Trade wars have begun as U.S. triggers global event through initial salvo of $34 billion in tariffs

 

Just hours after the United States introduced 25 percent trade tariffs on $34 billion worth of Chinese goods, Beijing has retaliated with mirror measures against American imports. 

“After the United States introduced the new tariffs, China's reciprocal measures also immediately took effect,” said the spokesman for the Chinese Foreign Ministry Lu Kang. He did not specify the amount or types of the US goods that will be taxed by China. 

China's commerce ministry earlier said the country has no choice but to fight back after the US "launched the largest trade war in economic history." Beijing also accused Washington of breaching trade rules of the World Trade Organisation (WTO). – Russia Today

Perhaps the most interesting caveat in this initial salvo by Washington is that they left out Europe, Canada, and Mexico from tariffs as it appears the chance for continued negotiations with these regions are still viable.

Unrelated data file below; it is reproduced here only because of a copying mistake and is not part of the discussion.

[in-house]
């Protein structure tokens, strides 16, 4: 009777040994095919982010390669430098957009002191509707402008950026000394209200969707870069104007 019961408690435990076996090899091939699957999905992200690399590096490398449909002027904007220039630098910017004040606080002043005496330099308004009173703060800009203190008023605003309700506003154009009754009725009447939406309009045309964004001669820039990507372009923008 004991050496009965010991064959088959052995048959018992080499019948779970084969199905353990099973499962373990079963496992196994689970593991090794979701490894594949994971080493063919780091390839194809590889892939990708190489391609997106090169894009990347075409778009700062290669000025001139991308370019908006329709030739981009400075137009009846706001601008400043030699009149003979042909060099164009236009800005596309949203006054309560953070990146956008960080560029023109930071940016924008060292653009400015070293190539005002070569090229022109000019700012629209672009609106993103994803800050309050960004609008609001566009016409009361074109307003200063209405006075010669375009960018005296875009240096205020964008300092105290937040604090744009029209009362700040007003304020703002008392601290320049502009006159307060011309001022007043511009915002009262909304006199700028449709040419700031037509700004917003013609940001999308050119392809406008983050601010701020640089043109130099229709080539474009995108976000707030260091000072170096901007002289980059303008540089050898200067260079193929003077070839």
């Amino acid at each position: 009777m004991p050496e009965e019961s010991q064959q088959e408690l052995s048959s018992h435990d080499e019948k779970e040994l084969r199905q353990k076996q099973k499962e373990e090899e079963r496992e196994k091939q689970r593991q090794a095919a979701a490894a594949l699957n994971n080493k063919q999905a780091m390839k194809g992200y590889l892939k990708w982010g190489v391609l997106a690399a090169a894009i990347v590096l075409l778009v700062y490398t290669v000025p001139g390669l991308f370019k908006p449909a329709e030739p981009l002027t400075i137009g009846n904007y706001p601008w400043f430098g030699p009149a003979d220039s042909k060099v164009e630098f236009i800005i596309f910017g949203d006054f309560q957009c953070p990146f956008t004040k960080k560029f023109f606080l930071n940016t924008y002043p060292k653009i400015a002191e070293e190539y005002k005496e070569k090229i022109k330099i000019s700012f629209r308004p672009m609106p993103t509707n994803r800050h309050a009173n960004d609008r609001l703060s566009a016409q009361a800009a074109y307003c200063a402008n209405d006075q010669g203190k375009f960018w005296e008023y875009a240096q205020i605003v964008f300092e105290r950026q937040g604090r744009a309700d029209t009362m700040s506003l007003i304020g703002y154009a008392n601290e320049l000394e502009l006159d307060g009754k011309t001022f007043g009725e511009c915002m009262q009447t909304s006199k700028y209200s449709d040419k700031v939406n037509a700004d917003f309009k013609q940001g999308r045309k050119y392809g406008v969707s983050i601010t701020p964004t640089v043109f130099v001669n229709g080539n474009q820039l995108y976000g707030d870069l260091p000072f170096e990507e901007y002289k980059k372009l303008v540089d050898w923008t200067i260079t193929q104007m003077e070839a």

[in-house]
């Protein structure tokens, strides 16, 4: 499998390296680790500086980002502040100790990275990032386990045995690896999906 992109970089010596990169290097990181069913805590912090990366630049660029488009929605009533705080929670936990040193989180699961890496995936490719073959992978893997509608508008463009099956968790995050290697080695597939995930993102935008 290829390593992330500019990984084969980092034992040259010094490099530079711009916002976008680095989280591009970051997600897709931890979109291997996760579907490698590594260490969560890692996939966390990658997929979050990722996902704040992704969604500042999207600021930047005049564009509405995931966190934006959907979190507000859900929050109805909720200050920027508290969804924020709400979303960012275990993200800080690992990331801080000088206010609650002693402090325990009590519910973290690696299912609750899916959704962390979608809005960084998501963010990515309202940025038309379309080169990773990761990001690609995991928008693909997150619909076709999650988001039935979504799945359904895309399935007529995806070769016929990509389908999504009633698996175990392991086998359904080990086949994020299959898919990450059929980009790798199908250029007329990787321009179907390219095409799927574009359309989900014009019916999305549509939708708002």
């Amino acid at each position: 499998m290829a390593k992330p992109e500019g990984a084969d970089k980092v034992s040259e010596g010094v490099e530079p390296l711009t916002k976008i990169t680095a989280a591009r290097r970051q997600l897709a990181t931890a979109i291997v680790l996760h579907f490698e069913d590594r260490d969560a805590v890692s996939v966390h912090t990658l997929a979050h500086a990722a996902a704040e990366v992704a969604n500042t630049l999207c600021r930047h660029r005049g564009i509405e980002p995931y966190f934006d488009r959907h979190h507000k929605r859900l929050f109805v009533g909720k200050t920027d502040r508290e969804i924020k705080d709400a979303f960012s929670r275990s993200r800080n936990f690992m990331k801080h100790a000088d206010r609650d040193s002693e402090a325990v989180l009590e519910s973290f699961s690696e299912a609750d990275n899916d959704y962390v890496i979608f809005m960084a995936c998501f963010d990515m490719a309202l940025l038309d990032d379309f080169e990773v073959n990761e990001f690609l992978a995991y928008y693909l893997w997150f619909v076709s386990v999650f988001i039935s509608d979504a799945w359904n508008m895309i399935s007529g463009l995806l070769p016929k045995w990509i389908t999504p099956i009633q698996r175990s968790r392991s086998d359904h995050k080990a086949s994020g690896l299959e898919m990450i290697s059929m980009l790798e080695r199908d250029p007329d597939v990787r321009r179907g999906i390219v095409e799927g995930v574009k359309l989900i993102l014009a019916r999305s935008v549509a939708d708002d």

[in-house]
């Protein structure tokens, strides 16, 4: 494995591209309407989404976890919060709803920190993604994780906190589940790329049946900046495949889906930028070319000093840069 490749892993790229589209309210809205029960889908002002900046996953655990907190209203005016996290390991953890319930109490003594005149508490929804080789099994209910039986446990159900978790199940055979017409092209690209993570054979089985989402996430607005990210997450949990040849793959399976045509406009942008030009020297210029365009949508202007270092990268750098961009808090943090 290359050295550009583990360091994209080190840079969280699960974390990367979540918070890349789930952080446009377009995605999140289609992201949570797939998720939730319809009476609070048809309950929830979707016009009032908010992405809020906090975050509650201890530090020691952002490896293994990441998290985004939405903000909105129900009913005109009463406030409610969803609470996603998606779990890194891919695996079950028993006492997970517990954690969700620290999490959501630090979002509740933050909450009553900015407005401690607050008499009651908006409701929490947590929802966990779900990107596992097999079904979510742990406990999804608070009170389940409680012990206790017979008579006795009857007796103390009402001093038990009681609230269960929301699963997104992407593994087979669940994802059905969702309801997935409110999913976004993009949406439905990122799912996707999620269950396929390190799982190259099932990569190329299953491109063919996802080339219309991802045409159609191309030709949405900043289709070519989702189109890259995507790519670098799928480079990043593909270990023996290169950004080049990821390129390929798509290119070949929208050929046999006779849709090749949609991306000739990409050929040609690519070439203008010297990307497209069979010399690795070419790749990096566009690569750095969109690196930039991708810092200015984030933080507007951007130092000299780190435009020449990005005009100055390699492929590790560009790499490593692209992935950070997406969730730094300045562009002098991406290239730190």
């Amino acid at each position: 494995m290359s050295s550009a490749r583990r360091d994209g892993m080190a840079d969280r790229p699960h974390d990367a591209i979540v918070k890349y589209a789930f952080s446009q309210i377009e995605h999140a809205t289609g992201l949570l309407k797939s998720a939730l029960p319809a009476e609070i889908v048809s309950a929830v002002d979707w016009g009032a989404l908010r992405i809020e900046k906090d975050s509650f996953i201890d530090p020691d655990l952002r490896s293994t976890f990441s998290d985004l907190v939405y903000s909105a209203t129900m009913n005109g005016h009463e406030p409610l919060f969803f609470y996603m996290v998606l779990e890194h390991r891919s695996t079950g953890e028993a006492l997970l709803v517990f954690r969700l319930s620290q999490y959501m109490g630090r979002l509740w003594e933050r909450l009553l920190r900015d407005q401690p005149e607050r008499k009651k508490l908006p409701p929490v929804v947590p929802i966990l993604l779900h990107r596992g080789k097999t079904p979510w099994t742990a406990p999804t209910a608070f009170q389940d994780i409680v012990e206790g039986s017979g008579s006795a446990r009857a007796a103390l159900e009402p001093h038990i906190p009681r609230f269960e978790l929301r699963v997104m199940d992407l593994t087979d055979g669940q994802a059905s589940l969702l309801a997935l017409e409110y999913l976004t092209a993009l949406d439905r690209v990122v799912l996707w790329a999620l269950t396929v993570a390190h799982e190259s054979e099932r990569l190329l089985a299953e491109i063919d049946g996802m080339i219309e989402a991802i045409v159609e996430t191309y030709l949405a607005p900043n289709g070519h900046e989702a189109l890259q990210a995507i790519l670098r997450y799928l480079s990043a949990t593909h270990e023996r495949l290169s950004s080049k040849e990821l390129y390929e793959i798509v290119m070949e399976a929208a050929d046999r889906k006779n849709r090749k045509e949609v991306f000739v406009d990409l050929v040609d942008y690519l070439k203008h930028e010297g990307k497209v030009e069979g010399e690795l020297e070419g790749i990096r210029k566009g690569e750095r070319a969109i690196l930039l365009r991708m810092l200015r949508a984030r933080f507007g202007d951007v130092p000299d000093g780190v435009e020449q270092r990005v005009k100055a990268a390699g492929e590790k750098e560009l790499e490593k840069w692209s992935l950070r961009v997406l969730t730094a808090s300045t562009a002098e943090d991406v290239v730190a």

However there was one country that decided to make its own statement against the U.S. by standing firm with their ally China, and sending a strong message to President Trump just a few weeks before they are to meet at a Summit.

Moscow has raised tariffs from 25 to 40 percent on some US imports in response to Washington’s move to impose tariffs on Russian steel and aluminum. 

"Compensating measures apply as additional, higher rates of import duties from 25 to 40 percent of the price of imported goods. They will cover certain US goods, whose alternatives are produced in Russia," Economic Development Minister Maksim Oreshkin said, as quoted by TASS news agency. 

"In particular, measures apply to certain types of road construction machinery, oil and gas equipment, metalworking and rock drilling tools and optic fiber," he added. Russia Today

With Donald Trump now committed to a trade and tariff war which historically has not gone well for the world economy in previous occurrences, the President has staked a great deal on his ability to coerce nations to have to renegotiate what has been a 20-30 year benefit in their favor.  But with a trade deficit that continues to edge closer to $1 trillion per year, and agencies like China and the EU so reliant upon exports to sustain their economies, this may be the best time for Trump to initiate this gambit especially since the U.S. has much less to lose while they still have control over the global monetary system.